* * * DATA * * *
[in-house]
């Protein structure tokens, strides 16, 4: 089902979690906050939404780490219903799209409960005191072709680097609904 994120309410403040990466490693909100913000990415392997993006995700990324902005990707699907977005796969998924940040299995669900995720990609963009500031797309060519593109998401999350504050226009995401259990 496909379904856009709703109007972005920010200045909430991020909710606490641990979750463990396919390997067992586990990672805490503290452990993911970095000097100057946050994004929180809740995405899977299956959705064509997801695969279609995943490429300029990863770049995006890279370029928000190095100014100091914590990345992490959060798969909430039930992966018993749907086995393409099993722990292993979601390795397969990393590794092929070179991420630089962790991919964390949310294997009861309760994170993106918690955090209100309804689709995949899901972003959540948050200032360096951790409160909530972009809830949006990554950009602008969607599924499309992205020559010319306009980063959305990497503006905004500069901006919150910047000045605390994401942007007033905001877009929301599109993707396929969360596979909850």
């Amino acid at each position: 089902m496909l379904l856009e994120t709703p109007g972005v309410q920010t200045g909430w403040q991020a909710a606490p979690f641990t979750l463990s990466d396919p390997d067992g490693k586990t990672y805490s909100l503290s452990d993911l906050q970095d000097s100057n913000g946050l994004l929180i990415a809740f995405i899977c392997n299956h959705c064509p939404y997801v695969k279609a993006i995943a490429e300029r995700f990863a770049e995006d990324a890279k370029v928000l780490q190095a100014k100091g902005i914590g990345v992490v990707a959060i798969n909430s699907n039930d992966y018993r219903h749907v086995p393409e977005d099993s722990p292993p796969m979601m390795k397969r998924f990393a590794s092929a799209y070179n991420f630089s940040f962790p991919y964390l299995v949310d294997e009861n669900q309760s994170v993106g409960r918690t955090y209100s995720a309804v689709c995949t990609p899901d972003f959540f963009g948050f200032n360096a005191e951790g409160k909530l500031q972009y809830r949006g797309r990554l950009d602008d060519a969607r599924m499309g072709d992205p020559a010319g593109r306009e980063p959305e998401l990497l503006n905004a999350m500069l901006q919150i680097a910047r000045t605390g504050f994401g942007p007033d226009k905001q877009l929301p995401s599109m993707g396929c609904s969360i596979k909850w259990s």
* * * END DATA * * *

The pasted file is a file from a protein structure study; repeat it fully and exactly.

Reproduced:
[in-house]
């Protein structure tokens, strides 16, 4: 089902979690906050939404780490219903799209409960005191072709680097609904 994120309410403040990466490693909100913000990415392997993006995700990324902005990707699907977005796969998924940040299995669900995720990609963009500031797309060519593109998401999350504050226009995401259990 496909379904856009709703109007972005920010200045909430991020909710606490641990979750463990396919390997067992586990990672805490503290452990993911970095000097100057946050994004929180809740995405899977299956959705064509997801695969279609995943490429300029990863770049995006890279370029928000190095100014100091914590990345992490959060798969909430039930992966018993749907086995393409099993722990292993979601390795397969990393590794092929070179991420630089962790991919964390949310294997009861309760994170993106918690955090209100309804689709995949899901972003959540948050200032360096951790409160909530972009809830949006990554950009602008969607599924499309992205020559010319306009980063959305990497503006905004500069901006919150910047000045605390994401942007007033905001877009929301599109993707396929969360596979909850």
């Amino acid at each position: 089902m496909l379904l856009e994120t709703p109007g972005v309410q920010t200045g909430w403040q991020a909710a606490p979690f641990t979750l463990s990466d396919p390997d067992g490693k586990t990672y805490s909100l503290s452990d993911l906050q970095d000097s100057n913000g946050l994004l929180i990415a809740f995405i899977c392997n299956h959705c064509p939404y997801v695969k279609a993006i995943a490429e300029r995700f990863a770049e995006d990324a890279k370029v928000l780490q190095a100014k100091g902005i914590g990345v992490v990707a959060i798969n909430s699907n039930d992966y018993r219903h749907v086995p393409e977005d099993s722990p292993p796969m979601m390795k397969r998924f990393a590794s092929a799209y070179n991420f630089s940040f962790p991919y964390l299995v949310d294997e009861n669900q309760s994170v993106g409960r918690t955090y209100s995720a309804v689709c995949t990609p899901d972003f959540f963009g948050f200032n360096a005191e951790g409160k909530l500031q972009y809830r949006g797309r990554l950009d602008d060519a969607r599924m499309g072709d992205p020559a010319g593109r306009e980063p959305e998401l990497l503006n905004a999350m500069l901006q919150i680097a910047r000045t605390g504050f994401g942007p007033d226009k905001q877009l929301p995401s599109m993707g396929c609904s969360i596979k909850w259990s």